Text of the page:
Imagine living in a place that has a National Holiday called “Melon Day.” You could be surrounded by more than 400 kinds of melon, including some 50 varieties of watermelon.*
The cool, sweet flesh would fill your belly and spirit.
Eating it would definitely make you smile.
And spreading it on bread?
If any of this appeals to you, you might want to consider moving to Turkmenistan.
These lovely people have celebrated Melon Day since 1994, and they don’t plan to stop eating the sweetness anytime soon.
I made a nice batch of jam from half a regular watermelon.
Tastes like jarred sunshine.
What a great gift to share with friends and family!
Perhaps with a spot of tea…
NOTE: I used Pamona’s Universal Pectin because it allows me to add less sugar to the mix (just 2 cups). I found Pamona’s at Whole Foods, though Williams Sonoma also sells it online. If you can’t find Pamona’s Universal Pectin, no worries. Simply buy whatever pectin you can and follow their instructions for making jam from 8 cups of pureed fruit. They’ll have a chart that will tell you how much of their pectin to add (plus how much sugar they require). Generally, it’s 2 packets of pectin and 4 cups sugar. Note that if you use regular pectin, you won’t need the calcium powder)
There’s a lot of science in jam making, but don’t let your grocers limitations keep you from trying this recipe. It’s basically boil-and-go.
Makes about 10 cups.
10, 8 ounce canning jars
8 cups pureed seedless watermelon (about 1/2 a medium watermelon)
2 cups sugar
1/2 cup fresh lemon juice (from 2-3 lemons)
2 Tbsp Pomona’s Universal Pectin powder
1 Tbsp calcium water (measured from 1/2 tsp Pomona’s calcium powder mixed with 1/2 cup water – the calcium powder is provided in the box as well)
First things first:
Sterilize your jars either by boiling them in a pot on the stove or running them through the sterilize cycle of your dishwasher.
Do a little dance while they get cleaned.
Leave them in the pot or dishwasher until needed, so they stay as clean as possible.
Next, stir the pectin powder into the sugar. This will keep it from clumping when you add it to the liquid. If you’re using Pamona’s, also make the calcium and water mixture. Set both mixtures aside.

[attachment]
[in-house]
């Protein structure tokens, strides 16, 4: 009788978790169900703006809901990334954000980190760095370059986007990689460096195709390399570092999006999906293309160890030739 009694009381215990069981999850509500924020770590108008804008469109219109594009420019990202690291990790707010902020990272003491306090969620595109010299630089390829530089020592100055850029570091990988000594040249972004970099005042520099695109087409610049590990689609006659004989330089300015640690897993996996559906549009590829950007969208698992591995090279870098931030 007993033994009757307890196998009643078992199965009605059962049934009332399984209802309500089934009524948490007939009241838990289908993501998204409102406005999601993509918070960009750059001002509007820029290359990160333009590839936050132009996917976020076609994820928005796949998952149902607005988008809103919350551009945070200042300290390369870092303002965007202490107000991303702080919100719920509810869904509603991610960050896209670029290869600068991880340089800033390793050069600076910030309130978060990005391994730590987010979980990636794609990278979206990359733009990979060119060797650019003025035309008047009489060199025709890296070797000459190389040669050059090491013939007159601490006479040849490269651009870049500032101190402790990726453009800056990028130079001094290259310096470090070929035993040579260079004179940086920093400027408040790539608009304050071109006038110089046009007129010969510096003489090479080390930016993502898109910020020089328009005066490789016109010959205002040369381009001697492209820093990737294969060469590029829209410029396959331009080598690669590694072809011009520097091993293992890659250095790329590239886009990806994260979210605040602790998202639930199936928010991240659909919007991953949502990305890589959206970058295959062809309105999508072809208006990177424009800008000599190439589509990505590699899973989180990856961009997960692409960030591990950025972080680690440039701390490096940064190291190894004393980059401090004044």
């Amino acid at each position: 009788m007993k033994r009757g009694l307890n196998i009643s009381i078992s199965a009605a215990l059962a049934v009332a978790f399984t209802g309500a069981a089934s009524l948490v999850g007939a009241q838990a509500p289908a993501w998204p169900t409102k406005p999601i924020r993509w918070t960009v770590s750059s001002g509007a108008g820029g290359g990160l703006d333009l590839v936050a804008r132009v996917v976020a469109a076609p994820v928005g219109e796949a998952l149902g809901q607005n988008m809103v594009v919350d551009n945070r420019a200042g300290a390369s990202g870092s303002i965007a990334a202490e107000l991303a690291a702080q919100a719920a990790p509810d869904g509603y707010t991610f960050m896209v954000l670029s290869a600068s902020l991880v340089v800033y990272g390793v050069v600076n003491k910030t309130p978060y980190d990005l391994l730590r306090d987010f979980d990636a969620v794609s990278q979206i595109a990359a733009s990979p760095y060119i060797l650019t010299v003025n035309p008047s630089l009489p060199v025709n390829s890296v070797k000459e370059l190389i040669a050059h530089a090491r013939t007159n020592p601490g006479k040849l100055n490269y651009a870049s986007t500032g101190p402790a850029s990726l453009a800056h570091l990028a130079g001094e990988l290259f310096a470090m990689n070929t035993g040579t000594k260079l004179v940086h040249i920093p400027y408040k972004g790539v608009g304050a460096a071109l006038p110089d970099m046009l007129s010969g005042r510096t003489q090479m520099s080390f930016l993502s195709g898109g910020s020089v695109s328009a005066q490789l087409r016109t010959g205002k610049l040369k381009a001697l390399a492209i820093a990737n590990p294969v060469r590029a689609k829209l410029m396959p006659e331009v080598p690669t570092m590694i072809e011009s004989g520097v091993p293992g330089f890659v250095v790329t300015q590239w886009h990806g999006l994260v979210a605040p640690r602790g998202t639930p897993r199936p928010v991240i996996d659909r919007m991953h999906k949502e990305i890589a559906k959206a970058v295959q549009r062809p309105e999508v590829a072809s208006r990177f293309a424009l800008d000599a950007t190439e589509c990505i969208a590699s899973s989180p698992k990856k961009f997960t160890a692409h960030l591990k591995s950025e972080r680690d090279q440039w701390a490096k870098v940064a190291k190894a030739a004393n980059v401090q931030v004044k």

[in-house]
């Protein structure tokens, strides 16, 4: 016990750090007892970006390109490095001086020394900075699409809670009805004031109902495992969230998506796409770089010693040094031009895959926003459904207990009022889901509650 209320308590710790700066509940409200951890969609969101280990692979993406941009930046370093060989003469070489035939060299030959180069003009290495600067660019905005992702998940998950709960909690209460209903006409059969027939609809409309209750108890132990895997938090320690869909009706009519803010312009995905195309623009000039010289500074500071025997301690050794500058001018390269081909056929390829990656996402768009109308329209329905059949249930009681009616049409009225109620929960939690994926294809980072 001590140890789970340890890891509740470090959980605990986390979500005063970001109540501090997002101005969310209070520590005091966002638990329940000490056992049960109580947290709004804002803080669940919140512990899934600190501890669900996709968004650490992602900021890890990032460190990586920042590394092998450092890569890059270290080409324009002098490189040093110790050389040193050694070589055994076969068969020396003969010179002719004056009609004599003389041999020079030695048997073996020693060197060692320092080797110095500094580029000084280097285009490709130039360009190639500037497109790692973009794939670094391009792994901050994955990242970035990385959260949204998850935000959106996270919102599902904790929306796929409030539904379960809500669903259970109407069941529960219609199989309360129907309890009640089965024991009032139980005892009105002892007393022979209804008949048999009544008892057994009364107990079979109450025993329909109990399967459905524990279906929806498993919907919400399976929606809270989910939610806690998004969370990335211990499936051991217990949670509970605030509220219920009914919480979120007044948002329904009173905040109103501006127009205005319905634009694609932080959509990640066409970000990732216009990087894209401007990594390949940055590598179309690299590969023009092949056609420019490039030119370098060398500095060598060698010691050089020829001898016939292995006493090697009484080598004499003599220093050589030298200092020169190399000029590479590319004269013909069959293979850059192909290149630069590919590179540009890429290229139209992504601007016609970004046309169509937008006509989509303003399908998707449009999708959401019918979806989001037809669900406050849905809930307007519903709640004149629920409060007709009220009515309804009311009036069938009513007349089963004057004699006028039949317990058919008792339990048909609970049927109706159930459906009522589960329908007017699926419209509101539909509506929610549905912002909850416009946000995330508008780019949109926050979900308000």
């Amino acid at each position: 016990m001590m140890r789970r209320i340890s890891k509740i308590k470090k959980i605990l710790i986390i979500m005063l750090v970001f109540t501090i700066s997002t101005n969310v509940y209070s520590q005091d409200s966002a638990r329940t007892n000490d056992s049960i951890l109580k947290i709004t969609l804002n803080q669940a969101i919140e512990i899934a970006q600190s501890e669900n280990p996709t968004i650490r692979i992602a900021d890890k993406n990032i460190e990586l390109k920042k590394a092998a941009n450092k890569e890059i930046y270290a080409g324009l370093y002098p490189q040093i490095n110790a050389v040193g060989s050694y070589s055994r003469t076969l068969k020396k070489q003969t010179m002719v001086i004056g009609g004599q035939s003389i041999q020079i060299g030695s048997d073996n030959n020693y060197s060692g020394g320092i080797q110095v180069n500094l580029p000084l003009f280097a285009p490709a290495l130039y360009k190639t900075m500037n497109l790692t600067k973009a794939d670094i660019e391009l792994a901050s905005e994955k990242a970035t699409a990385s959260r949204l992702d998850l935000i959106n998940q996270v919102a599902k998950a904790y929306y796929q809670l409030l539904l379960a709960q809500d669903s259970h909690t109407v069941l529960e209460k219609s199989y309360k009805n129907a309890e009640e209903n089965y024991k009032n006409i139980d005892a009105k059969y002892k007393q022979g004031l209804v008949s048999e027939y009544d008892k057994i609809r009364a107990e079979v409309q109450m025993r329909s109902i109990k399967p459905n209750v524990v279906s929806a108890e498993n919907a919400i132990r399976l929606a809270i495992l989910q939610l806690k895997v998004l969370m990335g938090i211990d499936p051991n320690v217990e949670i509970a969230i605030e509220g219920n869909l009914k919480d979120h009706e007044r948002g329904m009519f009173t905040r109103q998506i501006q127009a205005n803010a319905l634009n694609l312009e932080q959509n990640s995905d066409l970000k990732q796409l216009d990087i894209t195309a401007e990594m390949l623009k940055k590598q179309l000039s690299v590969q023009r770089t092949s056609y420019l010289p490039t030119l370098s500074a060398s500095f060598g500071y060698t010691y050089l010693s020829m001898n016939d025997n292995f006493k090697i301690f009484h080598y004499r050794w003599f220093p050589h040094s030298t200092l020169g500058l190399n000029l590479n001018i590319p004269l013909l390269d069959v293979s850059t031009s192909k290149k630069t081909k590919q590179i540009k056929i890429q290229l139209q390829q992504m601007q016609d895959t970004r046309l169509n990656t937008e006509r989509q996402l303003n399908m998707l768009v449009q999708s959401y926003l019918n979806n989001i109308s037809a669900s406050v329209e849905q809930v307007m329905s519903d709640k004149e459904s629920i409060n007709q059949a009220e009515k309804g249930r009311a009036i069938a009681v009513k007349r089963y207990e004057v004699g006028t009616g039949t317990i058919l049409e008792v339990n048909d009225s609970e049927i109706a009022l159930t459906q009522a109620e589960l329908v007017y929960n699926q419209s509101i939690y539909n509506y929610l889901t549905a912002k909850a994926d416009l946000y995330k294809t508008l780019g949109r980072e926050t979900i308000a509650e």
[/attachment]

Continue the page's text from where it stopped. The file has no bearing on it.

Now for the fun!
We’re going to puree the watermelon. You have three options for this.
a) If you have an immersion blender, scoop about half the flesh of a medium watermelon into a large bowl. Pulse away, then scoop out any of those little white seeds that may remain. Measure and make sure you have 8 cups.
b) If you have a regular blender, blend in batches. Again, scoop out any of the little white seeds and measure.
c) Mash it by hand. Remove seeds and measure.
3. Next, add the watermelon, lemon juice, and calcium mixture to a wide, deep pot. Bring to a boil. Stir occasionally.
Add in the sugar mixture, stir, and boil for about 2 minutes.
NOTE: Keep a close eye on the pot; temperatures can take a while to heat up, but then can change very quickly. Also, the watermelon will foam somewhat. Stirring will help keep that at bay.
4. Ladle watermelon jam into sterile jars and seal with lids. The jars should still be warm from the dishwasher; this will help prevent cracking.
5. Cook the Jam
OPTION A) Place sealed jars into clean pots. Completely cover with boiling water (an inch above the tallest jar is best). Boil about 10 minutes. TIP: For this method, I found it easiest and safest to place the pot on the stove, then use a pitcher to fill it with boiling water. No need to carry a heavy, sloshing pot across the kitchen.
OPTION B) Fill the pot with water, bring to a boil, then add the filled, sealed jars of jam. Make sure they are submerged, then boil 10 minutes. This is the traditional method.
5. Let cool, remove from water, then test the seals by unscrewing the ring part of the cover and gently lift the remaining flat part of the lid. If the seal holds, these jars can be stored for a year. If a seal doesn’t hold, refrigerate and enjoy within three weeks…
…Perhaps with a dusty, dreamy sort of view.
Please Note: This jam will be runny until refrigerated.
*Numbers from Turkmenistan by Paul Brummel.
Have you ever made jam or jelly? What do you think of the process? Does it seem doable? While I’ve made chutney before, this was my first time to make a real jam.
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